WASHINGTON (AP) -- U.S. worker productivity likely grew modestly from January through March after shrinking in the final three months of 2012.
Economists forecast that productivity grew at a seasonally adjusted annual rate of 1.8 percent in the January-March quarter, according to a survey by FactSet. That is much better than the 1.9 percent contraction in the October-December quarter, though not as healthy as the 3.1 percent gain in the July-September quarter.
Labor costs are expected to have risen at just a 0.4 percent rate. They rose at a 4.6 percent rate in the fourth quarter.
The Labor Department will release the report at 8:30 a.m. EST Thursday.
Productivity is the amount of output per hour of work. It is expected to have increased because output rose at a much faster pace than hours worked.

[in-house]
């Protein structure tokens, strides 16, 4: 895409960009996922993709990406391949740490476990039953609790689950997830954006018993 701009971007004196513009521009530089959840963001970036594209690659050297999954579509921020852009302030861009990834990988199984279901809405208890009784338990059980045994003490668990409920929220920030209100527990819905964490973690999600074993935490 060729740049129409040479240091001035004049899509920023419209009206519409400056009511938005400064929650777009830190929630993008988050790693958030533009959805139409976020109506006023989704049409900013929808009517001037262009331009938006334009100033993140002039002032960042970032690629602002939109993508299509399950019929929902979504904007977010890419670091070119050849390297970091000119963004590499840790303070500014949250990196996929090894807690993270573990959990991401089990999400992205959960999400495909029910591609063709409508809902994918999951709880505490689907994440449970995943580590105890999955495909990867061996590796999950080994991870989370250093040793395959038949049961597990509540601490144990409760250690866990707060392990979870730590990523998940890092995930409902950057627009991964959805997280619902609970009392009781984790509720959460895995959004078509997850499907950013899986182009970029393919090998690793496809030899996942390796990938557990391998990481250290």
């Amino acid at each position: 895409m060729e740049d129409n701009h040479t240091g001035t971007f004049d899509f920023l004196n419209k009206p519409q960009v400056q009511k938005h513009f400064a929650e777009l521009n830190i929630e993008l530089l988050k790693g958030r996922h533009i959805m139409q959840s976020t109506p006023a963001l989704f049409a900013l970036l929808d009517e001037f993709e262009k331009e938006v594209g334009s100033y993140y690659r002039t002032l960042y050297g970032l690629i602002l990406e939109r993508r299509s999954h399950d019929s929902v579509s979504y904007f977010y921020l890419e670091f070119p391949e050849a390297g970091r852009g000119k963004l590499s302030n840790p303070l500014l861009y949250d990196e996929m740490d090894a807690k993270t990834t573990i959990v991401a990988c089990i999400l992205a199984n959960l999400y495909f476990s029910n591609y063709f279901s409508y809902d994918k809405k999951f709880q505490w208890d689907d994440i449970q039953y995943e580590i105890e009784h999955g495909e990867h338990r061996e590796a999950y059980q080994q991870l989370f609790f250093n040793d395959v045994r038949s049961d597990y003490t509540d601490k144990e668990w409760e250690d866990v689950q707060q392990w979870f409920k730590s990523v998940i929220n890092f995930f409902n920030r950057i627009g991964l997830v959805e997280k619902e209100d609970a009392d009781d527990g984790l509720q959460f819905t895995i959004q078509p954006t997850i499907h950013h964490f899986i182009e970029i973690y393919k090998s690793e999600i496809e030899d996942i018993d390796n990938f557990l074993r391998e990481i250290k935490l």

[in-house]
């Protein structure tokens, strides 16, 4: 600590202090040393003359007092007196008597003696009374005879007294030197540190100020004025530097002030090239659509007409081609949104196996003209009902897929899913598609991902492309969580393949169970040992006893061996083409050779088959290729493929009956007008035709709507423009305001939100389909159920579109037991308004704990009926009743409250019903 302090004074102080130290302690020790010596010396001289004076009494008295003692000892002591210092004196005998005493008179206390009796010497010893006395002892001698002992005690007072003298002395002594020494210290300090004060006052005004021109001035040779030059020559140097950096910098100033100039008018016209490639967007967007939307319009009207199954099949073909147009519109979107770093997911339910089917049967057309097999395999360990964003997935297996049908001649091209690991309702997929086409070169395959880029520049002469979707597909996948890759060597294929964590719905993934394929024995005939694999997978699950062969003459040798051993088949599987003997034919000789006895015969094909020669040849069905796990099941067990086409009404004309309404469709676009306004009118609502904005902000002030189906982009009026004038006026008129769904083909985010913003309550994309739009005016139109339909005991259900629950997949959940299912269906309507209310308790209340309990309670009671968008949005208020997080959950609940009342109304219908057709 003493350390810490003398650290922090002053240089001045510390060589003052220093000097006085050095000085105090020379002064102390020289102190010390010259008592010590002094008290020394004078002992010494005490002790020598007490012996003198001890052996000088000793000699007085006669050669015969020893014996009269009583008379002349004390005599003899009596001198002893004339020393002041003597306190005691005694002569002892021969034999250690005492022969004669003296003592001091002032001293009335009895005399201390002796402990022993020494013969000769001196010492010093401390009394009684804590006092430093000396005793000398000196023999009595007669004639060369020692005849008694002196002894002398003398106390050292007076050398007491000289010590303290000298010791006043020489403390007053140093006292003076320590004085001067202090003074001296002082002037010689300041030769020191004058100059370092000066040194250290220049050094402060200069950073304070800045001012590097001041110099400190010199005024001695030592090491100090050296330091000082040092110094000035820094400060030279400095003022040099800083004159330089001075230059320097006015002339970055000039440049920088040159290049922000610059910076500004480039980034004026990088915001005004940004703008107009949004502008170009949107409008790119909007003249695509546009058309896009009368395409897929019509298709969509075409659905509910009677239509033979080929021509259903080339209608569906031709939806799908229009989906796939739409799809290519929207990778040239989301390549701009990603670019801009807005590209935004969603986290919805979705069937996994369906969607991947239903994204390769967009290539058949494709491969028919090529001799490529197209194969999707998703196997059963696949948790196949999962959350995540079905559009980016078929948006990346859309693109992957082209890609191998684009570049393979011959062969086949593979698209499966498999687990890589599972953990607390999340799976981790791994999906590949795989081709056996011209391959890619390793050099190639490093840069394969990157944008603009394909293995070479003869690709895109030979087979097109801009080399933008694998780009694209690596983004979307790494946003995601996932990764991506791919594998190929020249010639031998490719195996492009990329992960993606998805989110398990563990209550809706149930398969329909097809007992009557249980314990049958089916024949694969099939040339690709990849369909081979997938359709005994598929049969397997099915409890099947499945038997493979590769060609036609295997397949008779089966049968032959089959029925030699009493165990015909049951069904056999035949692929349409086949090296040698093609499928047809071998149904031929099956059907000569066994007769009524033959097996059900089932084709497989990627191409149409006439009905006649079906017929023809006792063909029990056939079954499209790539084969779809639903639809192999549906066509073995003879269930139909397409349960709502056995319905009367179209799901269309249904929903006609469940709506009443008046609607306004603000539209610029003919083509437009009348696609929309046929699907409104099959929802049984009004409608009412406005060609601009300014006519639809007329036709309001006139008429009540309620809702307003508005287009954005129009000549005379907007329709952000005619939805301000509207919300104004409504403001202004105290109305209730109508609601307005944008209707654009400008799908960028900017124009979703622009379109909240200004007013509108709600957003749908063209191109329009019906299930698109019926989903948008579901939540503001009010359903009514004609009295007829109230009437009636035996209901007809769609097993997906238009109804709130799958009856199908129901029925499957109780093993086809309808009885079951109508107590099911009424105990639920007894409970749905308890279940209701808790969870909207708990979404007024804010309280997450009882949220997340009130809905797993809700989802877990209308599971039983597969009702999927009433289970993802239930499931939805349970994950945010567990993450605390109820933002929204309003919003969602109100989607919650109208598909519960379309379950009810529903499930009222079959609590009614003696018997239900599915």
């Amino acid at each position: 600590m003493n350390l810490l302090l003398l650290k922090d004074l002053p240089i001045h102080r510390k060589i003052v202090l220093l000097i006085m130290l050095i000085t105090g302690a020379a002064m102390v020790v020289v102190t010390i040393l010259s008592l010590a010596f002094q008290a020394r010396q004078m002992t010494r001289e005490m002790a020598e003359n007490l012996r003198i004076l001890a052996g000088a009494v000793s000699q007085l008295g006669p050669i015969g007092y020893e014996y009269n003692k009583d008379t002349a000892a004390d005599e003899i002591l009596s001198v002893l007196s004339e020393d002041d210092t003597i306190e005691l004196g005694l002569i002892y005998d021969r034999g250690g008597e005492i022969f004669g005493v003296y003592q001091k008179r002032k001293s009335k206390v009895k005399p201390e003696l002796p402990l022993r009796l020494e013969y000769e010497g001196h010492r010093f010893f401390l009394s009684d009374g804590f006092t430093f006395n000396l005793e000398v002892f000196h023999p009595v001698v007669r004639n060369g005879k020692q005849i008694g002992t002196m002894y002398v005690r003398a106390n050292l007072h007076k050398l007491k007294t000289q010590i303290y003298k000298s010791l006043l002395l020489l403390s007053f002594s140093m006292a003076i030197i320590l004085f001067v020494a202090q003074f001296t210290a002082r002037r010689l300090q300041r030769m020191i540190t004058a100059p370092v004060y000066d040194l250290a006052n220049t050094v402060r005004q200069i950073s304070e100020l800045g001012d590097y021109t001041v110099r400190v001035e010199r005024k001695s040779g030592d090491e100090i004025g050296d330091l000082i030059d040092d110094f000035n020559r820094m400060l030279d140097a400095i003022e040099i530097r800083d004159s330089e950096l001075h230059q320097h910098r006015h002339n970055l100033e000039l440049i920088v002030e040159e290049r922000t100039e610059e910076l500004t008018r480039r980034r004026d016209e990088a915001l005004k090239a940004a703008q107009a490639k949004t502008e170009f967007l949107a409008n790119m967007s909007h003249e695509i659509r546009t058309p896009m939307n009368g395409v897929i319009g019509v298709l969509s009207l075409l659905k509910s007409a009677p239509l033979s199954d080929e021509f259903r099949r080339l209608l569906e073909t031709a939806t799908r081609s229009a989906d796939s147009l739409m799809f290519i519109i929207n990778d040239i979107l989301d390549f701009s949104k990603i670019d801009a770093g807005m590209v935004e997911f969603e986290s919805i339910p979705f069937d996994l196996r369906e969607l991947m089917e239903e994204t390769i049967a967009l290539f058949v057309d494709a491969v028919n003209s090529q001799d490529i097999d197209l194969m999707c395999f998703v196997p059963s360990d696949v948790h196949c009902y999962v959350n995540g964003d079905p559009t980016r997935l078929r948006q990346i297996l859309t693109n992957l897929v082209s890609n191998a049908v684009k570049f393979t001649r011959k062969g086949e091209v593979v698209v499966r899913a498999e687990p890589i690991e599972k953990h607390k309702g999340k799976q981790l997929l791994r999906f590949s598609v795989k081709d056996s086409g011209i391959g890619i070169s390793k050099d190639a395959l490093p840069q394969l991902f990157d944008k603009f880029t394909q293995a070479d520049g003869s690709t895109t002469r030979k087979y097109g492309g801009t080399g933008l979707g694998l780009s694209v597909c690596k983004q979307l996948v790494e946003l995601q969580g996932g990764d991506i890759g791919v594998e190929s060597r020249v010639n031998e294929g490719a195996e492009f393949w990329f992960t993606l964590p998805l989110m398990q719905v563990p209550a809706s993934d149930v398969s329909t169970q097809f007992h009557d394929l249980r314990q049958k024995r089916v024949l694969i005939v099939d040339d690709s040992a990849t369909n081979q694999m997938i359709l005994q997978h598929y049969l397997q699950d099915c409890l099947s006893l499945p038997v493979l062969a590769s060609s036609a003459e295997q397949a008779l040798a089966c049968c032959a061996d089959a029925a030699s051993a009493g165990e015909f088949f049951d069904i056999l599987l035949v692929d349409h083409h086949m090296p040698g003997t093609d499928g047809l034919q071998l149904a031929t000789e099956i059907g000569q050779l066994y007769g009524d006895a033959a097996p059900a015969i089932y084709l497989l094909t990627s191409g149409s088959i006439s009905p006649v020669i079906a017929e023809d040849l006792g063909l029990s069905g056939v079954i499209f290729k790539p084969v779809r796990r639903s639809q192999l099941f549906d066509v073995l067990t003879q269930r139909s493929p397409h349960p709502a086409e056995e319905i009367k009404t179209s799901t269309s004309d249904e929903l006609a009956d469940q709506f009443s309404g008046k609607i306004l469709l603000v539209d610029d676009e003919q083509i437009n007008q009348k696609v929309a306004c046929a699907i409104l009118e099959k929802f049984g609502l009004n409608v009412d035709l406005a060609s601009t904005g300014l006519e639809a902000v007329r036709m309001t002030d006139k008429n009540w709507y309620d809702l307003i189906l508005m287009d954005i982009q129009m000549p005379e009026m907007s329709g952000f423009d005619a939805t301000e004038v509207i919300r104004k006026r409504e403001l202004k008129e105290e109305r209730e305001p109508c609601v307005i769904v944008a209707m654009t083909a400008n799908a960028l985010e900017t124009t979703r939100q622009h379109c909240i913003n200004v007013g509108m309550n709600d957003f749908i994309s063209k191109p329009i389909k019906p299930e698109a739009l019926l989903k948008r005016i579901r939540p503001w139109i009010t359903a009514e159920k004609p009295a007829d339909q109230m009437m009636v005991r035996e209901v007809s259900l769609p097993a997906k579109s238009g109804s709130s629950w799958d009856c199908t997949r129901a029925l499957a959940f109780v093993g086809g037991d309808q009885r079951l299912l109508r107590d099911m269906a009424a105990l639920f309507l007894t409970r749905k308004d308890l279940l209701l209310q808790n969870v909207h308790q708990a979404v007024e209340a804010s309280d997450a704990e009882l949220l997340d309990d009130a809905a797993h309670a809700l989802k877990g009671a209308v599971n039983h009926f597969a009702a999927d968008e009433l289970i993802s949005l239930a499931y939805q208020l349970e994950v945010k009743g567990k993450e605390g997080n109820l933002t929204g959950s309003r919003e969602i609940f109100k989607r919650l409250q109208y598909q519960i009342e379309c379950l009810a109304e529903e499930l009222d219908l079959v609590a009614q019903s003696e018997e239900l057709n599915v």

Over time, higher productivity can signal that companies are managing to make more goods with fewer workers. That could lead them to slow hiring, even if demand rises. But the expected increase in productivity isn't that strong by historical standards and doesn't necessarily point to weaker job gains.
The trend in productivity has been fairly weak. For all of 2012, productivity rose by just 0.7 percent, after an even smaller 0.6 percent rise in 2011.
Those gains were less than half the average growth in 2009 and 2010, shortly after many companies laid off workers to cut costs during the Great Recession. And it's below the long-run trend of 2.2 percent growth a year dating back to 1947.
With productivity growth slow, companies might have to add workers if demand for their product grows. But most economists forecast slow economic growth in the second and third quarters, along with only modest gains in hiring.
The Federal Reserve closely monitors productivity and labor costs for any signs that inflation is affecting wages. Mild inflation has allowed the central bank to keep interest rates at record lows in an effort to boost economic growth and fight high unemployment.